Up until this past Friday, it had been 17 days since I had really spent some time photographing my kids using my DSLR. I know that doesn’t sound like a long time, and sometimes it isn’t, but this time, it was too long.
I was feeling disconnected, both from photography and, truth be told, my kids. I’ve been immersed in women’s leadership coaching and growing my business, and processing some different reactions to the things that are going on in the world right now too numerous to count or list.
Friday they had the day off school, and the weather was beautiful, so we headed out into the city, camera in hand.
It was exactly what I needed.
It felt so good, as I knew it would, but sometimes it surprises me how much my own medicine works!
I see photography as a women’s leadership tool when the act of looking at our life through the lens of our camera (and it doesn’t have to be a DSLR) can help us slow down, be present, connect with our kids, see the joy and beauty around us, and shift both our internal and external narratives around what our life is supposed to look like and what it is.
Photography has the power to bring us into a state of acceptance - the ability to see things as they are is so important yet can be so hard when we are so committed to progress and change.
But just as it is hard to figure out how to get to your destination on a map if you don’t know where you currently are, so is it true in life.
Acceptance doesn’t mean we have to like it.
If nothing else, this past year in the US has starkly revealed how much there is not to like.
But being willing to look with eyes wide open at the dark side also enables us to see the bright spots more clearly - this is a critical component to leadership.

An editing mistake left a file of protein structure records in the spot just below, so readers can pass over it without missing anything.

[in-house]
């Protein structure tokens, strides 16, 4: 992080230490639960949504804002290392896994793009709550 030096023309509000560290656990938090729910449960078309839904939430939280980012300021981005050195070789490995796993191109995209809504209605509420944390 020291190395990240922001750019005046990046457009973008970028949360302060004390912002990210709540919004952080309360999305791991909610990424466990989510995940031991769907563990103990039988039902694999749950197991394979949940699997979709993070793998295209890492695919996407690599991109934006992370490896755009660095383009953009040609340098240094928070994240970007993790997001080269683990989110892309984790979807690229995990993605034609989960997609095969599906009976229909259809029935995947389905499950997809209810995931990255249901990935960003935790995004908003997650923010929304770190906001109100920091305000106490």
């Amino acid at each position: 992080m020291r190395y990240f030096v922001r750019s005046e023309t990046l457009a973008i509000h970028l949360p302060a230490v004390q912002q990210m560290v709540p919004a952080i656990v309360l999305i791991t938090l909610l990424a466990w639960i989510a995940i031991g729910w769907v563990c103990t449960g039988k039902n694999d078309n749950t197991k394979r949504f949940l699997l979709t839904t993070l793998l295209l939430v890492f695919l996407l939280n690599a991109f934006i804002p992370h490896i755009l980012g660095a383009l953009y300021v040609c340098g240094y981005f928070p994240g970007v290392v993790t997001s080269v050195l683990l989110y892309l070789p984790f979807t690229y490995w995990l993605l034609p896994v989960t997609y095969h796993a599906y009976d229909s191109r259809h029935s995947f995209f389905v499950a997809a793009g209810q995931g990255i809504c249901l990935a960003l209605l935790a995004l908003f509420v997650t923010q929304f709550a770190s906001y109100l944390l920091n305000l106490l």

I have decided to take a three month break from creating new content for the Photosanity blog. I need some time to integrate all the pieces of the business, and I think that is best done offline... but don’t worry, I’m not going anywhere! I’ll still be posting weekly, highlighting past posts that have proven to be particularly resonant.
And, I will also be posting new content - I have decided to start a Patreon page to write about diversity, inclusion, and race in particular.
I’ve chosen Patreon for three reasons:
Firstly, I had created a Medium account where I thought I would post, but I discovered that I am not willing at this time to write completely publicly on these issues.
Secondly, my Facebook posts on these topics have received a great response, but it’s not a great platform for long-form content, or for accessing archives.
Finally, I would like to get paid for this work. For those of you not familiar with Patreon, it is a content platform that allows creators to charge for access at various pricing tiers. I'm thinking of setting tiers in the $2-$20/month range.
I’ll be officially launching on November 8th - it seems fitting for the date one year on from last year’s election. Stay tuned for more information. I hope you’ll join me there.